I do eat the chicken from there sometimes. It's okay, and I like it a lot better than what you get with fast food. It's great because they offer it at a loss compared to other retailers selling the same thing but marked higher. The majority of chickens are given antibiotics and the only way to get chicken is, I guess, going organic.

    Costco does not make any money off their chickens. Nor do they make any money off their hot dog combos at their food court. As many commentators state here, it's their loss leaders among other things.

    There is no argument from me that Organic is what people should be buying. However organic is beyond most people's budgets. I personally buy organic milk from Costco and know the temptation when non-organic milk is right next to it at more than half the price.

    So limiting yourself to organic only foods is next to impossible unless you: 1) can afford it. 2) know where your food comes from. 3) research organic labeling in your state because it can differ. 4) become a farmer; raise & grow your own food!

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    Replies
    1. Organic isn't the only way to get antibiotic-free chickens. There are brands, such as Readington Farms at ShopRite and Empire at Costco, that are drug-free, but not organic.

      I don't understand consumers like you who question organic labeling, but not the meaningless "all natural" claims you see on so many products. You don't have to "research" organic labeling in your state.

      Costco carries a growing number of organic foods at great prices. If you use your Costco credit card at gas stations, restaurants and other stores, you get cash rebates (a check sent to you by Costco) that easily covers your membership fee and makes Costco organics even more affordable.

      Delete
  29. Looks like costco is phasing out suppliers that give antibiotics to their chicken by late 2015! Google 'costco chicken antibiotic'

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    Replies
    1. Not so fast. The stories that came up with that Google search were from March, and no target date was published. That means the transition could be years away.

      Costco could immediately offer an alternative to its crappy rotisserie chicken, which is raised on antibiotics, by offering whole rotisserie Coleman Organic Chicken, which you can buy uncooked in the same stores.

      Delete
  30. I have a vegan and occasionally I will eat meat if it is appropriate. After researching what was in Costco chickens I realized that it was not appropriate for me to eat this food. Certainly it would be of the quality I might give to my dog but I would not eat it after finding out how it is prepared and the questions about its source and qualityThe meat tastes great but that is not a good reason to eat it. They should publish exactly what's in it and what isn't.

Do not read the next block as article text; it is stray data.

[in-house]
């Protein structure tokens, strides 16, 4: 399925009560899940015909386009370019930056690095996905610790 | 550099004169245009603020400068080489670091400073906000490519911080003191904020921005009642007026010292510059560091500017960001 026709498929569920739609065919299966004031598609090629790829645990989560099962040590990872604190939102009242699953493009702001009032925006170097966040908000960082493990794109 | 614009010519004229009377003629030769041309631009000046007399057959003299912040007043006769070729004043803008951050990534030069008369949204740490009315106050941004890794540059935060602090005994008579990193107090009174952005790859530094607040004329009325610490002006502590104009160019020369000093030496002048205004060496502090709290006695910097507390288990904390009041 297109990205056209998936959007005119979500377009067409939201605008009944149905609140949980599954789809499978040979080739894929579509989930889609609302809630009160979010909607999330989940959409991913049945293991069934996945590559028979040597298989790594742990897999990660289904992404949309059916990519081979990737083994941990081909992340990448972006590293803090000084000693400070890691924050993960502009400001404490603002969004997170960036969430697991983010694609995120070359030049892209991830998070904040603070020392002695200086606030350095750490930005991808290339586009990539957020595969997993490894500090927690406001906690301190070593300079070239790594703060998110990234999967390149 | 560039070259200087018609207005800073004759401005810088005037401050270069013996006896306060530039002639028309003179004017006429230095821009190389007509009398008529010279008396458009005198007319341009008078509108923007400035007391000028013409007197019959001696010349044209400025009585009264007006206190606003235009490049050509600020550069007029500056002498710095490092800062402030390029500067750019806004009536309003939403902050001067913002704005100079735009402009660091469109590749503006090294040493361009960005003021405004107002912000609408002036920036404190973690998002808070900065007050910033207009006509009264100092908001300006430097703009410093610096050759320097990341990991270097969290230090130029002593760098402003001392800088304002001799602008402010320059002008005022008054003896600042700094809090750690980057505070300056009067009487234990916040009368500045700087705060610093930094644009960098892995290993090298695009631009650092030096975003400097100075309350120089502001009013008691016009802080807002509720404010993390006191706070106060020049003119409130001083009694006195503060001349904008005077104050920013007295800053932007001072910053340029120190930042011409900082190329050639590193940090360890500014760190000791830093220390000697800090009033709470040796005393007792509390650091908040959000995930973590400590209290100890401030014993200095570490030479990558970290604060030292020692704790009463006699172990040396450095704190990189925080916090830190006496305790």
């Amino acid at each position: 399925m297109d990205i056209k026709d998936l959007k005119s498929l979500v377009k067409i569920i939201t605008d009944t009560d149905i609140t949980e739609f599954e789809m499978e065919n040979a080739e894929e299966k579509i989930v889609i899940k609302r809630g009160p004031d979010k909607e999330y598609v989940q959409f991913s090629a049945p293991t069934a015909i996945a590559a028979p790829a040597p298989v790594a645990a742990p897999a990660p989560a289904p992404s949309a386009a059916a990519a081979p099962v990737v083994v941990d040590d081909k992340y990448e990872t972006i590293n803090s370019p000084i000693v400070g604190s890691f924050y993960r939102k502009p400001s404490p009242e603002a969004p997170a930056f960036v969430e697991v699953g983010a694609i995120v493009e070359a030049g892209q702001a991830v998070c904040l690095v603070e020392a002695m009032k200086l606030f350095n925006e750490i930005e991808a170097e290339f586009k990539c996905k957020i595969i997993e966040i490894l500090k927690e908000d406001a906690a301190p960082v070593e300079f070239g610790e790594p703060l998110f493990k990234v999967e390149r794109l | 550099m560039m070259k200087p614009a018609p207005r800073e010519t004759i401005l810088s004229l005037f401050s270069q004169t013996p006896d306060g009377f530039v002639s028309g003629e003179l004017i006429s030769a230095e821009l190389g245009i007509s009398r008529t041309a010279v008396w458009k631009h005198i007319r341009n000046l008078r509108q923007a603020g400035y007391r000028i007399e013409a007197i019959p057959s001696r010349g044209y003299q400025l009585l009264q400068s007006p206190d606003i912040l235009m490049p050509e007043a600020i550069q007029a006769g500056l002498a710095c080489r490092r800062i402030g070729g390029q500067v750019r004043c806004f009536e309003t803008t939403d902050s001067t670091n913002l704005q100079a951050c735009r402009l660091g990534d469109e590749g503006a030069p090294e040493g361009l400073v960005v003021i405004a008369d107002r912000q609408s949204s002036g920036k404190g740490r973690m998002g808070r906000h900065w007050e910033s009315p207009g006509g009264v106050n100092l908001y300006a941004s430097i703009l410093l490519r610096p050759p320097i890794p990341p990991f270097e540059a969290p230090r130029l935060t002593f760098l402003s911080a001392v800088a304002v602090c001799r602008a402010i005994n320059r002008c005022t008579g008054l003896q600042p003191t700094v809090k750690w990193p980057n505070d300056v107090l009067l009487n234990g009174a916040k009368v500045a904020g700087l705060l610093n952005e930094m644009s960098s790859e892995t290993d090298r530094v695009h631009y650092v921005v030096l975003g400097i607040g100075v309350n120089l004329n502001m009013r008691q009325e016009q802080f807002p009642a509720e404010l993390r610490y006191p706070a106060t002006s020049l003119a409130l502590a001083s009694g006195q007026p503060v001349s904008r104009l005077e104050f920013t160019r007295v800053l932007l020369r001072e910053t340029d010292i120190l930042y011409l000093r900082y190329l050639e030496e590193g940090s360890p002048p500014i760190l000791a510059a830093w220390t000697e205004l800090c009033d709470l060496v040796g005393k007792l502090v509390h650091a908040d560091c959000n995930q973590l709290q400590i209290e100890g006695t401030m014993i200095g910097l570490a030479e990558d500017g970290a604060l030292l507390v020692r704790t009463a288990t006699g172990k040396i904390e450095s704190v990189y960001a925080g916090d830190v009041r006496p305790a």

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    1. I agree that Costco can do better by its members.

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  31. Thank you for bringing this to my attention on your blog

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  32. Has anyone got the chill's and shakes and rapid heart beat age eating one of costco chickens?

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    Replies
    1. Thanks for your question, Teri. I wouldn't be surprised ...

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  33. Just to let you know: whole foods has been outed for NOT actually having "natural" meats. They DO NOT grass-feed and their animals are abused, as they otherwise claimed. So, you're paying more for nothing.

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    Replies
    1. Even if what you say isn't pure fabrication, that doesn't improve the crappy quality of Costco's rotisserie chicken.

      And you're the "nothing" who doesn't cite sources and hides behind an anonymous tag.

      Delete
    2. Your follow-up comment, which I trashed, makes you sound like the loser I thought you were from your first message.

      Delete
  34. you're more likely to get a disease from the anti-vaccine psychos out there than you are from eating costco chicken...

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    Replies
    1. Thanks, Jack. True. But that won't get to me to buy one.

      Delete
  35. Ugh my mom bought rotisserie chicken today at costco. It was undercooked. Figured it out after I took the skin off and ate the wing then pulled the dark meat off at the bottom And saw how link it still was and how fat the skin was. I'm sitting on the toilet hating life. Ugh.

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  36. I ate undercooked rotisserie chicken just about half hr ago from costco and found it was undercooked after I ate the skin and meat and notice how thick and fatty the skin still was. I looked underneath the chicken and it was still pink and had blood showing. Ugh.

    ReplyDelete
    Replies
    1. Sorry to hear that, Ken. You sent in a second comment with additional details that I haven't published, but will if you want me to.

      Delete
    2. I have same experience. all the r. chicken I bought at Costco were bloody in the joints, and pink on the muscle areas. these areas as so undercooked that bright red blood oozes when i cut into the joints. i used to throw it away, until i thought i'd bring it to Costco's attention to fix it. apparently, they have been aware but could not anything bec their rotisserie thermostat is already set at what supposed to be a perfect setting. Costco encouraged me to just bring in my concern to their merchandise return desk and i will get a refund. I take pictures of the bloody chicken instead of bringing the actual bloody chicken. sure i get refunded, no questions asked. one would think how lucky i am for getting free r. chicken. but i am not. the problem is not fixed, and i can keep bringing pictures and get refunded everytime...but i hope they will eventually do it right. bec i love Costco's rotisserie chicken (just remove the fats).